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Pacific boa, C. carinata paulsoni
Scientific classification edit
Kingdom: Animalia
Phylum: Chordata
Class: Reptilia
Order: Squamata
Suborder: Serpentes
Family: Boidae
Subfamily: Candoiinae
Genus: Candoia
Gray, 1842
  • Cenchris - Gray, 1831
  • Cenchrus - Swainson, 1839
  • Candoia - Gray, 1842
  • Tropidoboa - Hombron & Jacquinot In Jacquinot & Guichenot, 1842
  • Enygrus - A.M.C. Duméril & Bibron, 1844
  • Erebophis - Günther, 1877
  • Candoia - Forcart, 1951[1]

Candoia is a genus of non-venomous boas found mostly in New Guinea and Melanesia. Four species are currently recognized.[2] Common names include: bevel-nosed boas, keel-scaled boas.[2]


Member species of the genus Candoia typically have a rounded and heavy body, with a flattened triangular-shaped head, and an upturned nose. Colors and patterns vary greatly, but most are various shades of brown to black. Species can vary in adult size from 60 cm (24 in) to 1.8 m (5.9 ft) in total length (including tail). Males are typically smaller than females and can be distinguished by their prominent cloacal spurs.

Distribution and habitat[edit]

Species of the genus Candoia are found from Samoa and Tokelau west through Melanesia to New Guinea and the Maluku Islands.[1]


All species of Candoia are primarily nocturnal.


The primary diet of Candoia species consists of frogs and lizards.


In the genus Candoia breeding occurs early in the year, typically after rains. Several males will approach and pursue a single female, though, there is no combat between the males. Females seem to only ovulate once every two or three years and give birth to litters averaging 10 or so neonates. The Solomon Island ground boa, C. paulsoni, is an exception as it is known to have particularly large litters, occasionally producing 30 or 40 small neonates.


Snakes of the genus Candoia are frequently imported for the exotic pet trade, but are now being bred in captivity with some regularity by private individuals. Their small size and ease of care make them interesting captives, but wild caught specimens are not known to acclimate well. The stress of captivity manifests itself in the form of lack of interest in food. Their natural diet often presents a problem for hobbyists mainly familiar with using rodents as food.


Species[2] Taxon author[2] Subsp.*[2] Common name[3] Geographic range[1]
C. aspera (Günther, 1877) 0 New Guinean boa New Guinea (Irian Jaya and Papua New Guinea below 1300 m), including the nearby islands of Waigeu, Batanta, Misool and Salawati, the islands of Biak and Japen in Geelvink Bay, Seleo, Valise, Karkar, Umboi, Manus, Los Negros, Lou, Baluan, the Rambatyo Islands in the Manus Group (Admiralty Islands), New Britain, Duke of York, New Ireland and New Hanover in the Bismarck Archipelago.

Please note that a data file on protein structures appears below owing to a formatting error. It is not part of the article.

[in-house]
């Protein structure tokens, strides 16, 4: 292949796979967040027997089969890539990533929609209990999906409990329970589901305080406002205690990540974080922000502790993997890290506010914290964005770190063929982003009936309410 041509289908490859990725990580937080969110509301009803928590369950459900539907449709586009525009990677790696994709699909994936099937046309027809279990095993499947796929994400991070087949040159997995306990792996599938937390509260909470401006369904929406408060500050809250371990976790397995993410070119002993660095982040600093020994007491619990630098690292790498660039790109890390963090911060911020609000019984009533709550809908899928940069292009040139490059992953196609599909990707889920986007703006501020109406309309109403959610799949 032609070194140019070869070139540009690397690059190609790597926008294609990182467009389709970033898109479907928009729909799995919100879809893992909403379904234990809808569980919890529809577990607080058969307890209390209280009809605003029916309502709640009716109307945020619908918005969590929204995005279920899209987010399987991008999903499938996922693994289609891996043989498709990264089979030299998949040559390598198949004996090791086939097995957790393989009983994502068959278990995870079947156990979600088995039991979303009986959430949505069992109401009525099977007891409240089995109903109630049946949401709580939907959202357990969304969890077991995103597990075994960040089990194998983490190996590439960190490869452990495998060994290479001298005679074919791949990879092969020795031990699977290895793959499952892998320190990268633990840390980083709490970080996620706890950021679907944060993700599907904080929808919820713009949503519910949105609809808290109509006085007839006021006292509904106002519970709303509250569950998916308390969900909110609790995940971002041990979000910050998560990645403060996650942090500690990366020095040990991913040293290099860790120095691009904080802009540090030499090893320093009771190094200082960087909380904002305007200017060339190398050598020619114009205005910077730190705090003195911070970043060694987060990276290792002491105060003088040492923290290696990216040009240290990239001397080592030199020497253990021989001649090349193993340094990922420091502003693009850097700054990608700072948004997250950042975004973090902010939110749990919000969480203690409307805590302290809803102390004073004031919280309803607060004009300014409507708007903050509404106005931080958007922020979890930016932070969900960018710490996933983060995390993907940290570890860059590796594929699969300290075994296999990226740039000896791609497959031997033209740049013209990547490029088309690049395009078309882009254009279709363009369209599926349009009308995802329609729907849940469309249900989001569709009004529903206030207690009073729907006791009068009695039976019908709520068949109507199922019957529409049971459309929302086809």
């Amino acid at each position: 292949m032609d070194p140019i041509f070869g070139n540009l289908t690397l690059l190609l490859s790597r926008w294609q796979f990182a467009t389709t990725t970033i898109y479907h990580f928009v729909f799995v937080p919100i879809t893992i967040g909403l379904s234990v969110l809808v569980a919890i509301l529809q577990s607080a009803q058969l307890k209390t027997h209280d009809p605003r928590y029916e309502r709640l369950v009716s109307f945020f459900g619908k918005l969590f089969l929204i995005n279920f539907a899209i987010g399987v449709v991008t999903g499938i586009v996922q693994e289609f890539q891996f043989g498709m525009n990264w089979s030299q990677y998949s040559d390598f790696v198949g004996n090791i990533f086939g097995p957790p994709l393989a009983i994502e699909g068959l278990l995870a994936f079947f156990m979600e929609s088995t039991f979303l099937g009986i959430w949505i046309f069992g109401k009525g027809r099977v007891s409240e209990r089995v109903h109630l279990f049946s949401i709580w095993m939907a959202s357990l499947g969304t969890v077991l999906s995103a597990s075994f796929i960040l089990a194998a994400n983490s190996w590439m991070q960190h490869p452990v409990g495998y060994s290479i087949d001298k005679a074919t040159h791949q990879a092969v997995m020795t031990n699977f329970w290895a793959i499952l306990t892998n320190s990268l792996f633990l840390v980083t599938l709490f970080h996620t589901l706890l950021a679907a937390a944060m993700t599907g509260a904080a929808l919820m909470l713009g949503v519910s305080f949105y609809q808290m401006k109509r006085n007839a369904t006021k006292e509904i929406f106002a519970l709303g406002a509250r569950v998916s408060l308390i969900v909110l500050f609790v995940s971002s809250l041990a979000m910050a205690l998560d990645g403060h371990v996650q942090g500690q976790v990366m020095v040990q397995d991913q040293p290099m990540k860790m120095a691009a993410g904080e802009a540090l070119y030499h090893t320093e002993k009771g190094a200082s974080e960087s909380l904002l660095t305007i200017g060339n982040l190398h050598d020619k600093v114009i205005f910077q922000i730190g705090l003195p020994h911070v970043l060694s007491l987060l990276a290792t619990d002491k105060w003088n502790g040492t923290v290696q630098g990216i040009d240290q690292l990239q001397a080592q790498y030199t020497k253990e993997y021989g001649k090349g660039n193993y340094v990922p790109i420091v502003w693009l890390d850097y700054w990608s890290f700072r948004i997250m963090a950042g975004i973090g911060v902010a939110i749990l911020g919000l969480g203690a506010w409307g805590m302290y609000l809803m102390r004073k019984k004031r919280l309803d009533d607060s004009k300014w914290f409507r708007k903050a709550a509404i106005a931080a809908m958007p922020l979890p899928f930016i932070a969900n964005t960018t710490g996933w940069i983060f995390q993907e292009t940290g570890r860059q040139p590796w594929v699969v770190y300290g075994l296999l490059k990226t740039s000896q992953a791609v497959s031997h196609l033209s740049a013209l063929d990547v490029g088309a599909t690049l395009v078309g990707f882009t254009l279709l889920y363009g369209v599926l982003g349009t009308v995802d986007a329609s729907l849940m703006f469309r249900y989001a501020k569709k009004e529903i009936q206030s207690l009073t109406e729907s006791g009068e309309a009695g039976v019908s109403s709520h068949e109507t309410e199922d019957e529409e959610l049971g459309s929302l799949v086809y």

C. bibroni (A.M.C. Duméril & Bibron, 1844) 1 Fiji boa Melanesia and Polynesia, including the eastern Solomon Islands (Olu Malau, Reef, Rennell, San Critobal, Santa Ana, Santa Cruz, Bio, Bellona, Three Sisters, Ugi and Vanikoro), the Banks Islands (Vanua Lava Island), the New Hebrides, all three of the Loyalty Islands, the Fiji Islands (Rotuma, the Yasawa Group and the Lau Group), Western Samoa (Savii and Upolu islands) and American Samoa (Ta'u Island).
C. carinataT (Schneider, 1801) 1 Pacific boa Indonesia, including the northern peninsula of Sulawesi, Sangihe and Telaud Islands, the northern Maluku Islands (Ceram, Ambon, Haruku, Saparua, Banda, Goram and Tanimbar), Misool, Batanta, Salawatti, Anaguar (Saipan) and the Palau Group (at least on Koror Island). New Guinea: the islands of Geelvink Bay and those along the north coast, including Liki, Djamna, Karkar and the Umboi islands. Manus and nearby islands. The Bismarck Archipelago, including the islands of Mussau and Tench. The islands of Milne Bay Province, at least on Samarai, Kiriwina, Kitava, Goodenough, Fergusson, Dobu, Normanby, Slade, Misima, Woodlark, Sudest and Rossel. The islands of Buka, Bougainville and those nearby. The Solomon Islands, including Santa Cruz, Rennell and Bellona.
C. paulsoni (Stull, 1956) 5 Solomon Island ground boa Indonesia.
C. superciliosa (Günther, 1863) 0 Palau bevel-nosed boa[2] Palau.[4]

*) Not including the nominate subspecies.
T') Type species.


The genus Candoia is traditionally placed in the subfamily Boinae. However, a 2013 study comparing DNA sequences of 12 genes of over 4000 species supported Candoia as more distantly related, with remaining members of the Boinae being more closely related to the boid subfamily Erycinae; thus Candoia was placed in the newly named subfamily Candoiinae.[5]

See also[edit]


  1. ^ a b c McDiarmid RW, Campbell JA, Touré TA (1999). Snake Species of the World: A Taxonomic and Geographic Reference, Volume 1. Washington, District of Columbia: Herpetologists' League. 511 pp. ISBN 1-893777-00-6 (series). ISBN 1-893777-01-4 (volume).
  2. ^ a b c d e f "Candoia". Integrated Taxonomic Information System. Retrieved 5 July 2008.
  3. ^ Mehrtens JM (1987). Living Snakes of the World in Color. New York: Sterling Publishers. 480 pp. ISBN 0-8069-6460-X.
  4. ^ Candoia at the Reptile Database. Accessed 5 July 2008.
  5. ^ Pyron, R; Burbrink, Frank T; Wiens, John J (2013). "A phylogeny and revised classification of Squamata, including 4161 species of lizards and snakes". BMC Evolutionary Biology. 13 (1): 93. doi:10.1186/1471-2148-13-93. PMC 3682911. PMID 23627680.

External links[edit]

Further reading[edit]

  • Gray JE (1842). "Synopsis of the species of prehensile-tailed Snakes, or Family BOIDÆ". Zoological Miscellany 2: 41-46. (Candoia, new genus, p. 43).
  • Smith HM, Chiszar D, Tepedelen K, van Breukelen F (2001). "A revision of the bevel-nosed boas (Candoia carinata complex) (Reptilia: Serpentes)". Hamadryad 26 (2): 283-315.